|Off topic but still electronics...|
Message #1 Posted by Geoff Quickfall on 7 Oct 2009, 3:56 p.m.
We all come to the forum for retrieving, posting or viewing information about HP calculators. The visits are for programming, wish lists, restorations and new additions be they peripherals or new calculators and etc.
What usually is not posted (but does show up) are 'off topics'. One of my recent focuses between HP restorations, the HP book, family and travel (work) are vintage radios between the mid 50's to the mid 60's although I do have some outliers.
The following are all between 1953 and 1963 and average 4.5 inches by 2.5 inches except for the toshiba and the zenith which are 5.5 aby 3.5.
All you need to restore them is a signal tracer, electrolytic capacitors, maybe a resistor or transistor, although not much.
Tools are screw drivers, contact cleaner, plastic polish, crayons for the inlay numbers, gold wax for some of the names and of all things, a vial of WD-40. A drop of this on the volume control internal variable resistor will remove all traces of "scratch" when you use the volume control/on-off rotary switch.
Enjoy the pictures and maybe post some OFF topic hobby pictures that you also do. I certainly learned at the HCC2009 that we all have many other hobbies aside from HP and work, lets get to see them!
Shot of a signal tracer to trace which part of the circuit fails. This combined with an electrolytic capacitor around 20 micro farads on two clipped wires is used to dtermine which capacitors have failed. The capacitors dry up and are the MAJOR reason that these radios fail as indicated by no volume, weak reception or just static. All these radios failed due to capacitors and some due to cold solder and cracked resistors. None of these except the Global were working when the arrived.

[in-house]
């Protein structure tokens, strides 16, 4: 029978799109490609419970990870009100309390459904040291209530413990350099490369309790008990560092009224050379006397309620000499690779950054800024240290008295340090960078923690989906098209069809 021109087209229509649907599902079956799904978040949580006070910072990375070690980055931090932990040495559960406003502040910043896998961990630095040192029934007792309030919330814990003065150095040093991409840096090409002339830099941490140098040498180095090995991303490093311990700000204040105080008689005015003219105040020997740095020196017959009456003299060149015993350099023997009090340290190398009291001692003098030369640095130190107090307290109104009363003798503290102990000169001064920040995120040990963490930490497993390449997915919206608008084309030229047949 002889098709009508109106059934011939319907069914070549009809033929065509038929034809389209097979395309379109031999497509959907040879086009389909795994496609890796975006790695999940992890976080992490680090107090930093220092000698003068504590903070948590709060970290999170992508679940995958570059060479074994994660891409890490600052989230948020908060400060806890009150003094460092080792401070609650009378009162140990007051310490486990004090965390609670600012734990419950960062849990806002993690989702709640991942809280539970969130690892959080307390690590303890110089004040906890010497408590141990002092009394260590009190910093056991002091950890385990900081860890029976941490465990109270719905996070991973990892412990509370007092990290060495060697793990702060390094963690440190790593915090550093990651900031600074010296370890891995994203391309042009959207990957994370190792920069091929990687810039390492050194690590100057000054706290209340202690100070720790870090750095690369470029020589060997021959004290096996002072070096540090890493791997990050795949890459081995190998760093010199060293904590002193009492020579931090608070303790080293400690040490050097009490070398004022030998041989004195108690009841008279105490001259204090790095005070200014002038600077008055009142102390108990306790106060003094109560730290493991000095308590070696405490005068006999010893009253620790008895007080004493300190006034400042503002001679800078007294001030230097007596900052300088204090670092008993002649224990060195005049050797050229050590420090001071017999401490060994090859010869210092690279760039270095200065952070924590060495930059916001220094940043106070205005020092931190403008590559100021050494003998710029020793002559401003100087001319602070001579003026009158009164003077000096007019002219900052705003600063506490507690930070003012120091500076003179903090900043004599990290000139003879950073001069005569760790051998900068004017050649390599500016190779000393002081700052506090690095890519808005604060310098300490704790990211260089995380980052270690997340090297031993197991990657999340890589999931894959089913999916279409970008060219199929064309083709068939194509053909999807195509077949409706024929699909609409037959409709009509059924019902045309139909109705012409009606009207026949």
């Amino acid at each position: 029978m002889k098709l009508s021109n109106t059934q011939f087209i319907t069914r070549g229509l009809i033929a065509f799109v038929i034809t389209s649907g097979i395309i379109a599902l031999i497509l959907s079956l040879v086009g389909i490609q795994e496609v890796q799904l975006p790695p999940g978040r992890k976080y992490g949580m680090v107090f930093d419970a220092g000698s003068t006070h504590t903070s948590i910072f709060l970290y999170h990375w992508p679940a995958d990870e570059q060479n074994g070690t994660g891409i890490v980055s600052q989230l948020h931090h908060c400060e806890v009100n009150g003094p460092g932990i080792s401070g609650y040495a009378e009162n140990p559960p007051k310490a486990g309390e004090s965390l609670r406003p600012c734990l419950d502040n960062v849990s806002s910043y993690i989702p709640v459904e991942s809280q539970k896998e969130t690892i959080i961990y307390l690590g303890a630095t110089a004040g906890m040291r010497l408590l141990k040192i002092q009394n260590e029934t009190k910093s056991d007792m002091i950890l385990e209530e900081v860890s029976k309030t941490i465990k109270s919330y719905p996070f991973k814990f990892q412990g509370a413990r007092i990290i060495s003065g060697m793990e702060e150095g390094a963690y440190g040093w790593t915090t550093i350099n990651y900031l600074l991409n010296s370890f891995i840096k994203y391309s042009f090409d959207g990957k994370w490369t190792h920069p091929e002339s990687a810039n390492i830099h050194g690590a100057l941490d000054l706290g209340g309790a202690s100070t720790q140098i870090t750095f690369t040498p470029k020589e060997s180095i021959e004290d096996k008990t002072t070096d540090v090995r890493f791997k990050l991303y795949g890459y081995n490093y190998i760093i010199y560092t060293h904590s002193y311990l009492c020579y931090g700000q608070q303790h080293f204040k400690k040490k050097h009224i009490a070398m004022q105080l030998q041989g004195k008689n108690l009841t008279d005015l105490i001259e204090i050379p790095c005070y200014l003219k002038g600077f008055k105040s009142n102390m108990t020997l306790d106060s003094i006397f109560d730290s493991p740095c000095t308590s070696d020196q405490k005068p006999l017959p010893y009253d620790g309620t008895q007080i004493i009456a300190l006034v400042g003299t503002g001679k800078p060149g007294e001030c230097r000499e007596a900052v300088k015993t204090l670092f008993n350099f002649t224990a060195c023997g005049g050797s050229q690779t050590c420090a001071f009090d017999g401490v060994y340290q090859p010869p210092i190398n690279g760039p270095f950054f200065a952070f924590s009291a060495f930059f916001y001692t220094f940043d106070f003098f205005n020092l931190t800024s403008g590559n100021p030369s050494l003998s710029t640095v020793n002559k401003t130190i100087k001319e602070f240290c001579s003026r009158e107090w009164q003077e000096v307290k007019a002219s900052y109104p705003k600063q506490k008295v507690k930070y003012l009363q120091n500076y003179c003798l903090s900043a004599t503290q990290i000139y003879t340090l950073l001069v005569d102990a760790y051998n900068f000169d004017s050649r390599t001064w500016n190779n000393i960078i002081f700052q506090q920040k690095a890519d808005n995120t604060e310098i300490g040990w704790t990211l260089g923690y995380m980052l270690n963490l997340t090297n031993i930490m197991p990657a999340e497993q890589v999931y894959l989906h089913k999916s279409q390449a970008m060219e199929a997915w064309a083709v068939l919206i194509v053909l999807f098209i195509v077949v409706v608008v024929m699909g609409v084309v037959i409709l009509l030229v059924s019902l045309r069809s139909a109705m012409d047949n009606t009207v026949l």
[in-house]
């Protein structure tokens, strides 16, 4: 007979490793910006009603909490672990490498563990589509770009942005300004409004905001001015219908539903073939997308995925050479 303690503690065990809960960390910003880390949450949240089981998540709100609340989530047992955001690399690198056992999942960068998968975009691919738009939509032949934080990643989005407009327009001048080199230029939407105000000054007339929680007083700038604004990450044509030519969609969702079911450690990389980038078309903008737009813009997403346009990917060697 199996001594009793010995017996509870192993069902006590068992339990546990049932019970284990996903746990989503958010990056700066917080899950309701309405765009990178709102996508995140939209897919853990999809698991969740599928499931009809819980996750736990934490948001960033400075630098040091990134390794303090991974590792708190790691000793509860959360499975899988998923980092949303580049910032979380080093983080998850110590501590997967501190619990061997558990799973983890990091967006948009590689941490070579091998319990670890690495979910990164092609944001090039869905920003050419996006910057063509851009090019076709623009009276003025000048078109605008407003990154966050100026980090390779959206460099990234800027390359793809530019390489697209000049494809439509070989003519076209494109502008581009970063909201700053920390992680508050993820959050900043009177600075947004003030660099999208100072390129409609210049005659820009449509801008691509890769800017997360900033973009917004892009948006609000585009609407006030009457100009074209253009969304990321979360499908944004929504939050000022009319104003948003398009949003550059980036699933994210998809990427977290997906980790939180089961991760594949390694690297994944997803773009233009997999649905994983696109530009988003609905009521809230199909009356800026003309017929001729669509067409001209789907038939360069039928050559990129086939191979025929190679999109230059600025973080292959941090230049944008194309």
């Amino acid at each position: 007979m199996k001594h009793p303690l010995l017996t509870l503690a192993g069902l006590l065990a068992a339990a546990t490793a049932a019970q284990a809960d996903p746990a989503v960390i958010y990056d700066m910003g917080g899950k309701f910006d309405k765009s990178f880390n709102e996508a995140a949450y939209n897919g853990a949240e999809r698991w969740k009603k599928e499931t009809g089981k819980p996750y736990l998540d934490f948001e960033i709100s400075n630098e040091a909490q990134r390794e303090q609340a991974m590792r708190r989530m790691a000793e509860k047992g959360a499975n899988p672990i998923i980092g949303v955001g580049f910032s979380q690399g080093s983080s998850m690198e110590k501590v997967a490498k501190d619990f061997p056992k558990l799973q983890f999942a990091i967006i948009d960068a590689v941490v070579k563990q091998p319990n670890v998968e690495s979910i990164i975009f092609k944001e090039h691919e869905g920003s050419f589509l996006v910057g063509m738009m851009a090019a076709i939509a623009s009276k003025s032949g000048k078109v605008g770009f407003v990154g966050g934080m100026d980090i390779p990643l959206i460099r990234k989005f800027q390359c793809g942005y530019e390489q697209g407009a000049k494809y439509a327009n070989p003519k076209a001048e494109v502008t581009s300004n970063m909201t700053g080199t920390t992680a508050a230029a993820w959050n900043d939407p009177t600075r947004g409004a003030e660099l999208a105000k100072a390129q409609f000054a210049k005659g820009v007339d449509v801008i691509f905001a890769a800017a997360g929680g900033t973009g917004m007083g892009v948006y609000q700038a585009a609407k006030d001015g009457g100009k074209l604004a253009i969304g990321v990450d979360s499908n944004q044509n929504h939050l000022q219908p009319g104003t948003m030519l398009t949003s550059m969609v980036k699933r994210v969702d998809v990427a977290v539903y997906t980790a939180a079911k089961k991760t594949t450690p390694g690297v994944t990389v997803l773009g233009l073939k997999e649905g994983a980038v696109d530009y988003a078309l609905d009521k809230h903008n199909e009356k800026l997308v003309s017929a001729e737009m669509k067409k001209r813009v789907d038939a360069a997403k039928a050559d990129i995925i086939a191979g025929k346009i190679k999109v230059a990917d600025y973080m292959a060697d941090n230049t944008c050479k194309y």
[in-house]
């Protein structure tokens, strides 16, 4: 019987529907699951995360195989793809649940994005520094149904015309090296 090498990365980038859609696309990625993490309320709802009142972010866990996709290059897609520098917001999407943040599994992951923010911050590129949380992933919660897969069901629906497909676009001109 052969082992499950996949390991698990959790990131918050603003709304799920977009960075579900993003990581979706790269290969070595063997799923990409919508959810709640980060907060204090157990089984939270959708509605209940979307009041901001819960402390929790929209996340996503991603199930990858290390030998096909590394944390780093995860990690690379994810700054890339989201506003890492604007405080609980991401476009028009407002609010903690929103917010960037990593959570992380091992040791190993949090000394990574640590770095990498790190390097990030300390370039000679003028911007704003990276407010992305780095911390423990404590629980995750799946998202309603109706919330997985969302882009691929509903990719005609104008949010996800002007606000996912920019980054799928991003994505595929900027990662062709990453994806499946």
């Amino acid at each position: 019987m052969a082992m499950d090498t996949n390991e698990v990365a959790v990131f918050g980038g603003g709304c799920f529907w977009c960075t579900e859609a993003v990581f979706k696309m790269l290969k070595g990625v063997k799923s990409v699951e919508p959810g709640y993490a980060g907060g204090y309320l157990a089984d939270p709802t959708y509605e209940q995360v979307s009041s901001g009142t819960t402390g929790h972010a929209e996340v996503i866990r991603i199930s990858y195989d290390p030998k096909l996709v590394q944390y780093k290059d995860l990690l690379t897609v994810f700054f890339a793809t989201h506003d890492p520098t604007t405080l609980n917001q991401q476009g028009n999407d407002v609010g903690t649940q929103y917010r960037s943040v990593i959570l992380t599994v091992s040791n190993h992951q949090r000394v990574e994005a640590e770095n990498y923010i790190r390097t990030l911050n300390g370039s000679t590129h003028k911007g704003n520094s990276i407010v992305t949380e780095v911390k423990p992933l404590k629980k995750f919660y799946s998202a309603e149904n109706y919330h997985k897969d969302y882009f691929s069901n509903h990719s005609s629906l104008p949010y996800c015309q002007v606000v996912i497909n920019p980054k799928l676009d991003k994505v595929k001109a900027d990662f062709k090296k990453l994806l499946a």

A work in progress, the electronics are done but the case has chips and requires some epoxy work to make it look good.
What to look for if collecting transistor radios (IMHO):
A before and after of an Omegas 6 transistor radio. Replaced two capacitors and restored the case on Tuesday.
The Zenith 500 D circa 1960 (or earlier):
Airline brand, colorful reverse painted and plain white with the same PCB inside.
A beautiful Viscount:
The Global 9 for nine transistor with its minty leather case and functional ear bud. The IPOD of its time and the reception is incredible! At night I get stations from Mexico as well as San Diego, not bad considering I am in Vancouver, Canada.
A no name with a Sony PCB:
My favourite as it is the one that hung from the rearview mirror of the 1958 Plymouth Station wagon we had in Germany when I was a child. Yes the car was four but the radio was from 1962. We had the car until 1968 and Dad still has his radio; and now I finally got one!
Hope you enjoyed the diversion from calculators, now back to the show.
Edited: 7 Oct 2009, 3:57 p.m.